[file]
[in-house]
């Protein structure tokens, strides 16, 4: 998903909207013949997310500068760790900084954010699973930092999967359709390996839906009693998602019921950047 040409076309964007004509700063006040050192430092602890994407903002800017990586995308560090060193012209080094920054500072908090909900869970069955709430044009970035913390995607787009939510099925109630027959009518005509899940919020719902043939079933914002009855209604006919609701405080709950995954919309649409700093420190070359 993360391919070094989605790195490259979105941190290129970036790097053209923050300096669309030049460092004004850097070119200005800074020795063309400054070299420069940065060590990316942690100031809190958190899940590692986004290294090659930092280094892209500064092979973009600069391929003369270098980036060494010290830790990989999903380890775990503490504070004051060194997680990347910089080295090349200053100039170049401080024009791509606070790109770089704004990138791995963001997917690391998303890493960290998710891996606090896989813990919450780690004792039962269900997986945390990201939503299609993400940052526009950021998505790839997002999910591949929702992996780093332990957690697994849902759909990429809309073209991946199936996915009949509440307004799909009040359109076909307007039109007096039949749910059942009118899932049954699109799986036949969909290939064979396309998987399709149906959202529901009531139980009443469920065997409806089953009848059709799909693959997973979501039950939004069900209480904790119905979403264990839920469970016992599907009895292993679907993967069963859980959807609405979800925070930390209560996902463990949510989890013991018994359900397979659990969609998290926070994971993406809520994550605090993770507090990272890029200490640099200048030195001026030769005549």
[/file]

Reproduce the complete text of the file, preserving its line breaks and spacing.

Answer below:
[in-house]
């Protein structure tokens, strides 16, 4: 998903909207013949997310500068760790900084954010699973930092999967359709390996839906009693998602019921950047 040409076309964007004509700063006040050192430092602890994407903002800017990586995308560090060193012209080094920054500072908090909900869970069955709430044009970035913390995607787009939510099925109630027959009518005509899940919020719902043939079933914002009855209604006919609701405080709950995954919309649409700093420190070359 993360391919070094989605790195490259979105941190290129970036790097053209923050300096669309030049460092004004850097070119200005800074020795063309400054070299420069940065060590990316942690100031809190958190899940590692986004290294090659930092280094892209500064092979973009600069391929003369270098980036060494010290830790990989999903380890775990503490504070004051060194997680990347910089080295090349200053100039170049401080024009791509606070790109770089704004990138791995963001997917690391998303890493960290998710891996606090896989813990919450780690004792039962269900997986945390990201939503299609993400940052526009950021998505790839997002999910591949929702992996780093332990957690697994849902759909990429809309073209991946199936996915009949509440307004799909009040359109076909307007039109007096039949749910059942009118899932049954699109799986036949969909290939064979396309998987399709149906959202529901009531139980009443469920065997409806089953009848059709799909693959997973979501039950939004069900209480904790119905979403264990839920469970016992599907009895292993679907993967069963859980959807609405979800925070930390209560996902463990949510989890013991018994359900397979659990969609998290926070994971993406809520994550605090993770507090990272890029200490640099200048030195001026030769005549």